The AppSignal for Elixir integration relies on a NIF that calls out to a library to do the heavy lifting, written in Rust. Its job is to receive data from the Elixir side, normalize it and write it to a separate agent process over a Unix socket. The agent then sends the data to AppSignal.com periodically for further processing.
While using NIF's has inherent risks, using one in this case has several advantages:
- Overhead is very low. The functions in the NIF do nothing more than receive data and send it to a worker thread, so that the C function can return immediately. It's designed to be as fast as possible while having very little impact on the calling thread, and generate minimal garbage collection load.
- It allows the use of the same library and agent used by AppSignal for Ruby, which runs on thousands of production servers all over the world. It's battle tested technology, processing a combined 1 billion requests per day (November 2016).
- The library and agent are written in Rust, and its primary design considerations were (and remain) robustness and performance.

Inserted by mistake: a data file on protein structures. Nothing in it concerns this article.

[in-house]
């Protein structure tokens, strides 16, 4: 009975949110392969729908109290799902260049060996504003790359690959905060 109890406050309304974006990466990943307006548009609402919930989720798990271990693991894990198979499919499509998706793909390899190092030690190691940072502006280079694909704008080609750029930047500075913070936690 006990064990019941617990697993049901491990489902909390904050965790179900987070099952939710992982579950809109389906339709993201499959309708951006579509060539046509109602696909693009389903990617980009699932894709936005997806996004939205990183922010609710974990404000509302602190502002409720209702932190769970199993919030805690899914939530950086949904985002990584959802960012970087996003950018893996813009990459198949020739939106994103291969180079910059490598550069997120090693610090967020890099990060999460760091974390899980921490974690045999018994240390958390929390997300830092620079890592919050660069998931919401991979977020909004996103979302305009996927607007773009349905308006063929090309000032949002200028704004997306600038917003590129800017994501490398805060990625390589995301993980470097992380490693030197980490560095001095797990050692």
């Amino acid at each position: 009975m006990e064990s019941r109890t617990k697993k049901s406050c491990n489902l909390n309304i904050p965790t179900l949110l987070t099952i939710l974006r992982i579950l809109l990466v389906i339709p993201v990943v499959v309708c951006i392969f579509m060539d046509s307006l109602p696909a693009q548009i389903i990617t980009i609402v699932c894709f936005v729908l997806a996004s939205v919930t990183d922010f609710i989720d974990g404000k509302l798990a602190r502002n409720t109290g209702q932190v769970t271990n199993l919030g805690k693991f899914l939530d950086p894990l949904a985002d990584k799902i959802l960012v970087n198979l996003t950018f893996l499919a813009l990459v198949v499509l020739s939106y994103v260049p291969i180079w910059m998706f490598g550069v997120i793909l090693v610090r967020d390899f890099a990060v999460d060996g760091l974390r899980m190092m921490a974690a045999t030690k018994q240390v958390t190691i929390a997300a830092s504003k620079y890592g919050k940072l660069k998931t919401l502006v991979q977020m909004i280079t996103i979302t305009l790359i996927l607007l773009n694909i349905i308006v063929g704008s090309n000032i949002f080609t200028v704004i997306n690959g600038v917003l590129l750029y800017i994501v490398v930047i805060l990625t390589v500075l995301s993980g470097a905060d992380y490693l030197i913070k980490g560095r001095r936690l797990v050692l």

Internally, the AppSignal NIF works as follows: it fork/execs a separate agent process, to which a worker thread in the NIF sends its data over a Unix socket. All I/O and processing in the NIF is asynchronous, so calls to its functions will never hold up the scheduler. In the very unlikely event that something in the extension panics, the extension disables itself without bringing down the host process.
While doing native Elixir protobufs to communicate directly with the agent makes more sense from a BEAM standpoint, using a NIF enables the use of a single library. This decreases potential issues because of the volume of testing and fine-tuning that has already happened. By focusing on a single code base, AppSignal can guarantee the highest quality for all of its customers across all supported languages.